This article originally appeared in the Daily Telegraph on 28 April 2017.
Community safety is the highest priority of the criminal justice system and the NSW government can be proud of the latest batch of crime statistics.
Robbery and theft have declined 13 per cent from the last quarter of 2016.Other serious crimes such as murder and assault are stable. This stands in stark contrast to Victoria where serious crime is skyrocketing, up 20 percent over the past two years.
When it comes to reducing crime in Australia, NSW is leading the way. Building on this success, the government now has the opportunity to launch a wide-ranging criminal justice reform program.
The government is already addressing some known problems in the system. Fifty-two per cent of prisoners are repeat offenders, and the government is responding by spending $237 million on programs to reduce recidivism. To deter crime, the state has also committed $57 million for new and upgraded police stations.
The last state Budget committed a record $8.1 billion to criminal justice. And over the next four years, the government will add 7000 new prison beds at a cost of $3.8 billion; more expensive than WestConnex.
But the public is entitled to ask: is all of this money being effectively targeted towards community safety?
Is increasing incarceration the best way to keep the streets safe?
To answer these questions, new research by the Institute of Public Affairs suggests that NSW can learn from the experience of the US.
Over the past decade, more than 20 American states have taken steps to safely reduce the growth of incarceration. Texas, for example, has avoided $US3.9 billion in prison spending while seeing massive declines in serious violent, property and sex crimes.
The process begins with punishment reform for non-violent offenders. In the words of former Texas politician Jerry Madden, we need to separate those criminals we are “afraid of” from those we are merely “mad at”.
While violent criminals need to be locked up, many other offenders can be safely punished in the community, with measures such as home detention, community service, fines and restitution orders.
In NSW, the most serious offence of 48 per cent of prisoners was a non-violent offence. Among these offenders are petty thieves, minor drug offenders, and traffic offenders. Given the average annual cost of locking someone up is almost $90,000, implementing punishment reform for even some of these people would help to offset the cost of the programs that the government has proposed.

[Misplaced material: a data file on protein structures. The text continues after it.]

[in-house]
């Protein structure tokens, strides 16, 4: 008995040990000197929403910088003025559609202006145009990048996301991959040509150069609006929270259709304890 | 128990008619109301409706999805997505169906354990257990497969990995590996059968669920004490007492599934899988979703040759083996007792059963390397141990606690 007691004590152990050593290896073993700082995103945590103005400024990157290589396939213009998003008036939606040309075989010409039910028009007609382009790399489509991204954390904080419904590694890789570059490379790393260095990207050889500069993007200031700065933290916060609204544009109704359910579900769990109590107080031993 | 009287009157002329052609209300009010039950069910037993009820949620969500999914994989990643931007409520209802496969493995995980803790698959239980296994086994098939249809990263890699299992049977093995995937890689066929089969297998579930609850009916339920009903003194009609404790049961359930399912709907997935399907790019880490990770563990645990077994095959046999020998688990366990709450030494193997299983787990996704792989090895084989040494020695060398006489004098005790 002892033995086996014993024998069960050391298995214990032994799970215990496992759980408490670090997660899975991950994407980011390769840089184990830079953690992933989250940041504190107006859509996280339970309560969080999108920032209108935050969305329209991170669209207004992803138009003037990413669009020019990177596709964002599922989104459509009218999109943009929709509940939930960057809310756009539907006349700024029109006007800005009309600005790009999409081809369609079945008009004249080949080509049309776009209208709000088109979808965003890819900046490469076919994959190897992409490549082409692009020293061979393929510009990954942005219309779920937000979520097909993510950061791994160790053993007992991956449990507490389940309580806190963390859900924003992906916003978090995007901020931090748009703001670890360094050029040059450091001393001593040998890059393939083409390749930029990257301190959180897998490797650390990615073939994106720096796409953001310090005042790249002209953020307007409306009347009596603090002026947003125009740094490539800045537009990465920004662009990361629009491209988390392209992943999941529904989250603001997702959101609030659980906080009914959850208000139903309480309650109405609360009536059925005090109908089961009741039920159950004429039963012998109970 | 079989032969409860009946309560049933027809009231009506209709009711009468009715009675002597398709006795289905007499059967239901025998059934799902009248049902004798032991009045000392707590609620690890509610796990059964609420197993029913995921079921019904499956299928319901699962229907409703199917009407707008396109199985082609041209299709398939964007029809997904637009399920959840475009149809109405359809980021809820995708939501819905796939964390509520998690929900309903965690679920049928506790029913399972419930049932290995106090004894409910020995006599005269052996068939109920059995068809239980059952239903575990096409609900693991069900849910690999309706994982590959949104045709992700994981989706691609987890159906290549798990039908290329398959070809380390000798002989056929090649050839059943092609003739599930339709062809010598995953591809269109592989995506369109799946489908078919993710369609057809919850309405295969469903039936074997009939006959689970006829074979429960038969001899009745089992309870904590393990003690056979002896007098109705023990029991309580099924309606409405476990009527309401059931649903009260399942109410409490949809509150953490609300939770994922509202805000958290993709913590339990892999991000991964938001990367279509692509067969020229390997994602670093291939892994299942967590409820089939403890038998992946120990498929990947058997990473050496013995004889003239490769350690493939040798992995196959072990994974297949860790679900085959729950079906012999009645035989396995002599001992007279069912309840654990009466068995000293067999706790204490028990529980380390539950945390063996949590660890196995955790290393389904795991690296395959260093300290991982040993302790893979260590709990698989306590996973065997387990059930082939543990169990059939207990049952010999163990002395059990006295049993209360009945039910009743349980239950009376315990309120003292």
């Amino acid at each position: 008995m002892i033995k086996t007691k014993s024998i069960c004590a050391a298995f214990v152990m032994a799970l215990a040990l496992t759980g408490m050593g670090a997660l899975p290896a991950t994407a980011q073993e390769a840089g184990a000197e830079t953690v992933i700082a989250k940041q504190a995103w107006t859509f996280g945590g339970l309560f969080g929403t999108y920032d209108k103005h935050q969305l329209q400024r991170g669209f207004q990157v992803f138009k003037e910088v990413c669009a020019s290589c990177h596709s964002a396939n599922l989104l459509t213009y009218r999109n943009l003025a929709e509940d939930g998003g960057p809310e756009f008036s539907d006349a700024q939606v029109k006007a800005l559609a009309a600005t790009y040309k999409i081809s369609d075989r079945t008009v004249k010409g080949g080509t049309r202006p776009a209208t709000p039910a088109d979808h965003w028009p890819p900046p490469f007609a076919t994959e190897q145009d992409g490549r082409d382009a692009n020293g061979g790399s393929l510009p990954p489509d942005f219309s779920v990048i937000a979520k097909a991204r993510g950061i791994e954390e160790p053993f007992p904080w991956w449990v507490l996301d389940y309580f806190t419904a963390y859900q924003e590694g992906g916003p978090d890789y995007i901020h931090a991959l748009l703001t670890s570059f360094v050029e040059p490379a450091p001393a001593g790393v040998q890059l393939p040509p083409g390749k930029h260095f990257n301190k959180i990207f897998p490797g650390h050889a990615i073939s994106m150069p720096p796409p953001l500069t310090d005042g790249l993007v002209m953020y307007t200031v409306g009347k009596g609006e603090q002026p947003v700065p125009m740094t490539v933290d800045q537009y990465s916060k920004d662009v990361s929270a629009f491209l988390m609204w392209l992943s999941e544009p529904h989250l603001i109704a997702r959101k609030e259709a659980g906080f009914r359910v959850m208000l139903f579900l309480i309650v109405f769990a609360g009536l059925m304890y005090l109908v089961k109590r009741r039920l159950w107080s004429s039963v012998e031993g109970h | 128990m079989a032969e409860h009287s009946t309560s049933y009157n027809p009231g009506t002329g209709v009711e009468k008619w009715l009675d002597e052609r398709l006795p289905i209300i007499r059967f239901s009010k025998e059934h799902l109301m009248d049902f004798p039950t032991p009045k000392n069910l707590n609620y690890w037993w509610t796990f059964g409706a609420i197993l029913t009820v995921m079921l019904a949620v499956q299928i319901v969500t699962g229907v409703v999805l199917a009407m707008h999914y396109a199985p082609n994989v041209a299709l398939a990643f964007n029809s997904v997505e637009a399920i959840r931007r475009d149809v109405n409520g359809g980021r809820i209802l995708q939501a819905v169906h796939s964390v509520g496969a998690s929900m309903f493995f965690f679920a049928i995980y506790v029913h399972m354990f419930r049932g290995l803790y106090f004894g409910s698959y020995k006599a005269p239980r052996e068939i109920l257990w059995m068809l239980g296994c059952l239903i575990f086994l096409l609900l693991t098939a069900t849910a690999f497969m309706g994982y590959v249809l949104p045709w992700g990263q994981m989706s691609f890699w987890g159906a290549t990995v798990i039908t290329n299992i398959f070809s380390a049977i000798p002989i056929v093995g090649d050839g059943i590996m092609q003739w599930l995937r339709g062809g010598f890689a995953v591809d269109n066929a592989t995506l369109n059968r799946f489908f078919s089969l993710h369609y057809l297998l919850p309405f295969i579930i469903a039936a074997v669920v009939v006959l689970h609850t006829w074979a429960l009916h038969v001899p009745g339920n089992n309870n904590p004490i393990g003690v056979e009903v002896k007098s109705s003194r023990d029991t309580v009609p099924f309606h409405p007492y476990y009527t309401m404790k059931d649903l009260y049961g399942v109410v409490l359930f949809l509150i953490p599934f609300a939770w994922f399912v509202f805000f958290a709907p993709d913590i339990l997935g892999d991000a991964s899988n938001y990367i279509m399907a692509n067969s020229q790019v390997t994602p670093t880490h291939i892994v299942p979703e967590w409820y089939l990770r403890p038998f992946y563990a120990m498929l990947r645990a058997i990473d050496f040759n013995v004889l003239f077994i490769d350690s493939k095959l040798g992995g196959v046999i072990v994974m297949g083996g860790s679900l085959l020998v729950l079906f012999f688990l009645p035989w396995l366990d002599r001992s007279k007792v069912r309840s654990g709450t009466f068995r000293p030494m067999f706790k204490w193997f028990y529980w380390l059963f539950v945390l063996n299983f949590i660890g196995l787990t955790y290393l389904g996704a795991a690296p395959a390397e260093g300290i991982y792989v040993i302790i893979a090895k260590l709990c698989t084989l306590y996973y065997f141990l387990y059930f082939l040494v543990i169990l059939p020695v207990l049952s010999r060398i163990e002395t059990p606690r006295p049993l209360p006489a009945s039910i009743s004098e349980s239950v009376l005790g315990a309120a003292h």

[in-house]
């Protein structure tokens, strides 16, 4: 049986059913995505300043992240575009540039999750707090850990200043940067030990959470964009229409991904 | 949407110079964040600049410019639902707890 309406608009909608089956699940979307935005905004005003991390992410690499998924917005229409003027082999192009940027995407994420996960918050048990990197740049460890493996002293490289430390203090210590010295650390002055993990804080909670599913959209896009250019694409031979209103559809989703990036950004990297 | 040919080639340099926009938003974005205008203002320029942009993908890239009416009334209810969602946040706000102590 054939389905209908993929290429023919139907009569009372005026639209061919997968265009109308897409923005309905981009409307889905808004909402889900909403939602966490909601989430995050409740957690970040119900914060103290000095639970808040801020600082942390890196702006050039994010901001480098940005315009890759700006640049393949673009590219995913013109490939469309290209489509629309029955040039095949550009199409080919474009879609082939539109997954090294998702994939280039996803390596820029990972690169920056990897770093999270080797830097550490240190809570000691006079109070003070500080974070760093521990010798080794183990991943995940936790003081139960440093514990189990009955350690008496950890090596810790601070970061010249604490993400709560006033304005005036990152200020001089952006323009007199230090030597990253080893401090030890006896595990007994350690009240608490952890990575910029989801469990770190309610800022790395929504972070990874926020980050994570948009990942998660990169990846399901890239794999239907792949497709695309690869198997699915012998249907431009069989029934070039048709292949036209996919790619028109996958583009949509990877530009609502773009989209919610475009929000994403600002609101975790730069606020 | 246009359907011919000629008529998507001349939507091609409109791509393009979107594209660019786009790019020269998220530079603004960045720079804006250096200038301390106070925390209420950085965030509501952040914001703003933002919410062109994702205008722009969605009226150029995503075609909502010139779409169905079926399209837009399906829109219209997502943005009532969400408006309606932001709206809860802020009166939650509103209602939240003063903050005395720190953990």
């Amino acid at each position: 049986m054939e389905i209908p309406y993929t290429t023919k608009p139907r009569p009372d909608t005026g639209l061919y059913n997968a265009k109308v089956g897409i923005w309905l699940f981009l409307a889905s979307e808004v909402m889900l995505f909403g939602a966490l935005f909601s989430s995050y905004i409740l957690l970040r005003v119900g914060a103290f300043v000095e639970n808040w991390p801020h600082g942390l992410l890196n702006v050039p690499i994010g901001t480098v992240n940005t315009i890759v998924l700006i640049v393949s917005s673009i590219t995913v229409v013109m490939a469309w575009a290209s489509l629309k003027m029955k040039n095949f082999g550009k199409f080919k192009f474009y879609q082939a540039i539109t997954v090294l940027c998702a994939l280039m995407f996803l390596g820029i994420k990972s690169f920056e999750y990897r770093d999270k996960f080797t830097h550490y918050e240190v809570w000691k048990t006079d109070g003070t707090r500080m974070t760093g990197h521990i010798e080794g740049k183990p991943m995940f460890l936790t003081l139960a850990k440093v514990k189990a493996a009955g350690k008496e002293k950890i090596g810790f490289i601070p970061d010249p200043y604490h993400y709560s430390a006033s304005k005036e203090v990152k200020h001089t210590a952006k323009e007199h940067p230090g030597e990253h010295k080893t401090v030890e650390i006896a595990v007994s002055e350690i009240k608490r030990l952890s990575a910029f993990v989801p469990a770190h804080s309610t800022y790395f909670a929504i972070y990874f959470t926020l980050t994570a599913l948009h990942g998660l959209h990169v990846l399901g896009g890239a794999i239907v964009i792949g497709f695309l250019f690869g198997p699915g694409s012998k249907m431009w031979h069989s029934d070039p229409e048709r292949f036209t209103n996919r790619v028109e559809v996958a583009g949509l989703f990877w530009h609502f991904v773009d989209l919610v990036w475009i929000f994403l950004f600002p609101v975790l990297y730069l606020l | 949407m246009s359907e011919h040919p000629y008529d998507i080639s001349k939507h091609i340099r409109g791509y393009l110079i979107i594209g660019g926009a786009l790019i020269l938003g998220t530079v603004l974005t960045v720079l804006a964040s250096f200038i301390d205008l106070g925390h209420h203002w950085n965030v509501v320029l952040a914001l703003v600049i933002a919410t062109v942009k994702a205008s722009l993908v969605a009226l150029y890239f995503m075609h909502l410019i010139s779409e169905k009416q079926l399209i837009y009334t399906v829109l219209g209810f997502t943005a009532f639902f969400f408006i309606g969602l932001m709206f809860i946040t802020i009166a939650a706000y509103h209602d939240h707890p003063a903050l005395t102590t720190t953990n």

In practice, punishment reform means that much of the money saved by slowing the growth of incarceration still needs to be spent on criminal justice, to pay for case officers, monitoring, and halfway houses.
There is also clear evidence that increased policing is more effective in deterring crime than measures such as making prison sentences longer.
Over time, savings are produced by reducing crime and, in particular,reoffending. Importantly, the money saved should stay in the criminal justice system. The government should ignore calls from social engineers to use these redirected funds in any way that treats the criminals as victims and wants to blame society for their crimes. Criminals are accountable for their actions. No excuses should be made for them.
Instead, the government should set the expectation that offenders will become productive citizens.
That is in line with both commonsense and the American experience. Studies have shown the best way to keep people on the straight and narrow is employment. For this reason, American states have expanded skills education, reduced barriers to employment such as licensing requirements, and offered tax incentives to businesses that hire released prisoners.
To the government’s credit, NSW is already moving in this direction, with increased TAFE study opportunities for inmates and work programs in prisons. Training should always focus on marketable skills, and not feel-good programs in the arts and music.
For the government, there is also an interesting political observation from the US. Successful criminal justice reform has been led by conservatives. Contrary to the view of left-wing commentators, traditional principles of personal responsibility and fair punishment are the bedrock of the criminal justice system.
And only conservatives can be trusted to cut costs rather than throw taxpayer money towards favoured causes.
As the experience of US states such as Texas demonstrates, staying true to our values while addressing the problems and cost pressures within the criminal justice system has been a political victory for conservatives. It can be a win for the Berejiklian government as well.